Jason J. Gulley v. State of ArkansasAnnotate this Case
ARKANSAS COURT OF APPEALS
NOT DESIGNATED FOR PUBLICATION
JASON J. GULLEY
STATE OF ARKANSAS
March 3, 2004
APPEAL FROM THE CLARK COUNTY CIRCUIT COURT
HON. JOHN A. THOMAS,
Josephine Linker Hart, Judge
Appellant Jason Gulley was convicted by a jury of two counts of delivery of a controlled substance and sentenced to thirty years' imprisonment on each conviction, to be served consecutively, and a $2,500 fine for each count. For reversal, appellant argues that the trial court erred in denying his motion for a directed verdict because the State failed to establish a chain of custody for the controlled substance. We disagree and affirm.
At trial, Arthur Wayne Warren testified that at the request of Agent Pete Dixon of the Drug Task Force, he purchased cocaine from appellant while at appellant's home on November 30, 2001, and December 12, 2001. According to Warren's testimony, he was in the presence of Agent Dixon on November 30, 2001, when he called appellant's pager number from a pay phone and put in numbers indicating "how much crack cocaine [he] wanted in dollars." Upon arrival at appellant's house on November 30, 2001, appellant got into the vehicle with him and sold him $100 worth of crack cocaine. Warren then met Agent Dixon at an agreed upon location and transferred the controlled substance to him. On December 12, 2001, Warren again paged appellant from a pay phone and received a return call from appellant. Warren testified that Agent Dixon searched him, placed the audio surveillance parts on him, and gave him $100 to purchase the illegal drugs. Warren then went to appellant's house and purchased $100 worth of crack cocaine. Immediately thereafter, Warren met Agent Dixon at the prearranged location and delivered to him the substance he had purchased from appellant.
Agent Dixon testified that on November 30, 2001, and December 12, 2001, he searched Warren and his vehicle for drugs before giving him $100 cash to purchase drugs from appellant. On both dates, Agent Dixon trailed Warren to a location near appellant's residence where he parked. After Warren completed the transactions with appellant, Agent Dixon followed him to a predetermined location where Warren delivered the substance he had purchased from appellant to Agent Dixon. At trial, Agent Dixon identified State's exhibits 1 and 2 as the substances he received from Warren on these dates.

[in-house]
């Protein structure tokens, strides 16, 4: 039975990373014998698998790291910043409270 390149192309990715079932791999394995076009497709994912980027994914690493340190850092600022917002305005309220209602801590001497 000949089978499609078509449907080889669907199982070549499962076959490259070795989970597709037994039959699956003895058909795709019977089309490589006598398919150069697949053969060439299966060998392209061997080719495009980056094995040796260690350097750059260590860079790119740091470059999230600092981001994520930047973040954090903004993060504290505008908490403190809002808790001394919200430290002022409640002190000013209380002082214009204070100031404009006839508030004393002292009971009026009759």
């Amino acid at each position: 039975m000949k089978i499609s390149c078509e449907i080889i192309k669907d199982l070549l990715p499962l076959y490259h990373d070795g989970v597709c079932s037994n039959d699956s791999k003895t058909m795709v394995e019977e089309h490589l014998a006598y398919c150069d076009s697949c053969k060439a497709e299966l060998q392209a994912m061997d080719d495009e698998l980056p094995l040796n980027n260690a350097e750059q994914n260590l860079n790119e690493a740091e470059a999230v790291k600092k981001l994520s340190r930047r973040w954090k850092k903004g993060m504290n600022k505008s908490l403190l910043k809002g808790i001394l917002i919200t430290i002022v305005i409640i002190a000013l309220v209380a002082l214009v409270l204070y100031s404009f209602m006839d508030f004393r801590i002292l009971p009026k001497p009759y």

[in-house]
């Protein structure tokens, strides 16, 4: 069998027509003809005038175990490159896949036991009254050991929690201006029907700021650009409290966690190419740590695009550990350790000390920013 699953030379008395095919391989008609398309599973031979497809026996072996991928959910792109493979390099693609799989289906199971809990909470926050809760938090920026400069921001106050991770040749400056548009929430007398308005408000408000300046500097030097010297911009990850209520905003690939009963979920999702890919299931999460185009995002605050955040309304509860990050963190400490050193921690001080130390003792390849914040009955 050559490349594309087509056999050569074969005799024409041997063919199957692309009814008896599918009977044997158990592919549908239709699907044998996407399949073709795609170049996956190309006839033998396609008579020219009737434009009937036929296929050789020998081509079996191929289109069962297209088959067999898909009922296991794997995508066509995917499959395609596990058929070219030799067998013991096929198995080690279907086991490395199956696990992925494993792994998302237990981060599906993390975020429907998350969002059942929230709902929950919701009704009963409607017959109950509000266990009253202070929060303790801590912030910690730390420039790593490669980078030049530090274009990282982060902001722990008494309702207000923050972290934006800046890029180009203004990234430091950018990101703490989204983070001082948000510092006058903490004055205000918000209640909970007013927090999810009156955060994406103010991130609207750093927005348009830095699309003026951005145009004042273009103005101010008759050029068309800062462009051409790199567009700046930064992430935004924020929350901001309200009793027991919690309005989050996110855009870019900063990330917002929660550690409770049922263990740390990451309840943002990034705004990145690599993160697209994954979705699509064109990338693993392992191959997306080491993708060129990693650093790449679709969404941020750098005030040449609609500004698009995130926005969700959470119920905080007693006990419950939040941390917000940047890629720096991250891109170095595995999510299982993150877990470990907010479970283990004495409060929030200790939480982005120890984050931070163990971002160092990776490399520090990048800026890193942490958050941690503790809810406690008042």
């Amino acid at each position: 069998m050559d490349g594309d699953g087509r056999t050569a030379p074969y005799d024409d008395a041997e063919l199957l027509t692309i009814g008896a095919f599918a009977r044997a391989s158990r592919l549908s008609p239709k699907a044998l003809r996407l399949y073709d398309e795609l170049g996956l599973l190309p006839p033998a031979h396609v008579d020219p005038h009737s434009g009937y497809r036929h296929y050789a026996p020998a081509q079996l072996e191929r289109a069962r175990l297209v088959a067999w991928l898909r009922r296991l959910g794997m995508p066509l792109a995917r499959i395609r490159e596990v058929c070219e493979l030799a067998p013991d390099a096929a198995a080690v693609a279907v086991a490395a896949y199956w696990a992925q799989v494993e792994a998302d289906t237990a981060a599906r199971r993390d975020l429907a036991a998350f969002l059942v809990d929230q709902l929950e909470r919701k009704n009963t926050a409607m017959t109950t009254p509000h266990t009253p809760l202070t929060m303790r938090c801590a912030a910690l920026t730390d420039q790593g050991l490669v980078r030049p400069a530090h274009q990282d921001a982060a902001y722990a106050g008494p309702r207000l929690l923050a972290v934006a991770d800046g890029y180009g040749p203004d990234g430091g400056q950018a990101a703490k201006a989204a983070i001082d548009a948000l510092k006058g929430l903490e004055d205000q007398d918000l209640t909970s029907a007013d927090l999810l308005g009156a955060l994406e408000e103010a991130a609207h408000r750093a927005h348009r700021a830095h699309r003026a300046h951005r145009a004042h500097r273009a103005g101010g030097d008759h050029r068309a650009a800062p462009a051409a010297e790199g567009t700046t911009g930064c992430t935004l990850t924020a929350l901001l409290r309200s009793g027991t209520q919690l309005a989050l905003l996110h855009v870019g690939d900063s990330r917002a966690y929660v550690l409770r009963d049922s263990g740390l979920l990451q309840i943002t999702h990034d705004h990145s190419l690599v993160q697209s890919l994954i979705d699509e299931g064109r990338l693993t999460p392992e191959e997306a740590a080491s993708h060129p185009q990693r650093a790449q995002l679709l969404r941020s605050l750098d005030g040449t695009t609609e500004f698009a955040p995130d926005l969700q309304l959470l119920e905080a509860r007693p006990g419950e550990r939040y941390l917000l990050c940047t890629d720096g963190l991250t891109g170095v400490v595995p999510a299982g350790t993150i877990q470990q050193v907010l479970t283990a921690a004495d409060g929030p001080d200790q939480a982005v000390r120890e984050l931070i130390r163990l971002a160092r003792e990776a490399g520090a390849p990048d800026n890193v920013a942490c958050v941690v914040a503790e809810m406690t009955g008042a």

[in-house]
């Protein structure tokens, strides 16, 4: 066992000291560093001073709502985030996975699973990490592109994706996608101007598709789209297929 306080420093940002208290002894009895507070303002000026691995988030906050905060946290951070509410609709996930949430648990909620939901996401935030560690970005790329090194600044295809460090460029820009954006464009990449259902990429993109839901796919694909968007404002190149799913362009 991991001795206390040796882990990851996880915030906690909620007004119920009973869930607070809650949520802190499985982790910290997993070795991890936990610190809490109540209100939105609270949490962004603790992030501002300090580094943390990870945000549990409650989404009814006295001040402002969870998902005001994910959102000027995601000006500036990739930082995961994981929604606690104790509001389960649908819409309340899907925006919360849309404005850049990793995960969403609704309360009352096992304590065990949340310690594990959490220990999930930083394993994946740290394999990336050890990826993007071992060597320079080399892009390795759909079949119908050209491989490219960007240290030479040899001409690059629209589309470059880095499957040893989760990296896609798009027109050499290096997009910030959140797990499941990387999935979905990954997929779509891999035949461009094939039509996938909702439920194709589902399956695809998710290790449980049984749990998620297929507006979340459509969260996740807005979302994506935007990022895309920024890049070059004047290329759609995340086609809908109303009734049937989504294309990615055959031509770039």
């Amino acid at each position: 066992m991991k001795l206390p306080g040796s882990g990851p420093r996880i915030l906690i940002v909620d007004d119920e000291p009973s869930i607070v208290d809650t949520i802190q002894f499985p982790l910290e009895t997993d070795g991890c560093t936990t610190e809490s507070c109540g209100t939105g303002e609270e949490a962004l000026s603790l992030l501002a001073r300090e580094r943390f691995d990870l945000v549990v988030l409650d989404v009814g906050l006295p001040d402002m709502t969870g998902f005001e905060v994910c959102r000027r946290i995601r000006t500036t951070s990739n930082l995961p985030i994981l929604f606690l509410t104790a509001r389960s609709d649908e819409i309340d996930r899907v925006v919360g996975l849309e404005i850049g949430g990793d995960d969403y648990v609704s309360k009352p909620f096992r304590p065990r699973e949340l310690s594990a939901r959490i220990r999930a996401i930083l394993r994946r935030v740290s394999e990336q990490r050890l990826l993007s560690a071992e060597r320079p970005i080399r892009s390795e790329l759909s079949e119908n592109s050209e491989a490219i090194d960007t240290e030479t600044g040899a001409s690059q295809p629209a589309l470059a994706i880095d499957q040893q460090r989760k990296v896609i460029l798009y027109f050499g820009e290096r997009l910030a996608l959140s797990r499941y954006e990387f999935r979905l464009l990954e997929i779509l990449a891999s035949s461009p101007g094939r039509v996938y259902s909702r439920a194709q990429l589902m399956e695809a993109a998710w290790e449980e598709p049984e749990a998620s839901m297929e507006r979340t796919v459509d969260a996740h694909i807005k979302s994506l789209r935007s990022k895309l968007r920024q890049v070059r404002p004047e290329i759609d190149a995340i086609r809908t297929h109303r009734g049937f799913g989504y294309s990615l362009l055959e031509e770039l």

A chemist at the Arkansas State Crime Laboratory, Feleshia Brown, testified that State's exhibits 1 and 2 were cocaine, weighing .4632 and .5939 grams respectively. She stated that exhibit 1 was submitted to the state crime laboratory and was sealed when she received it. According to her testimony, the envelope appeared to be in the same condition as when she received it. Brown further testified that exhibit 2 was the original package received by her. However, she noted that she had resealed the package in an additional envelope after the substance was tested and both envelopes had been initialed by her. Although appellant objected to exhibits 1 and 2 based on the insufficiency of the evidence to establish chain of custody, both exhibits were admitted into evidence.
At the close of the State's evidence, appellant moved for a directed verdict, stating in part that there was insufficient proof to establish the chain of custody of the cocaine. Appellant argued that Warren's testimony concerning his delivery to Agent Dixon of the cocaine he purchased from appellant, coupled with Agent Dixon's testimony that upon his receipt of the substance he sealed it in an envelope and sent it to the state crime laboratory, failed to establish that the substance handed to Agent Dixon was the same substance received by the state crime laboratory. Further, appellant asserts that Brown's testimony does not establish that she examined the substances that were delivered to Agent Dixon from Warren. The trial court denied appellant's motion. Appellant renewed his motion at the close of all evidence, and again, it was denied by the trial court.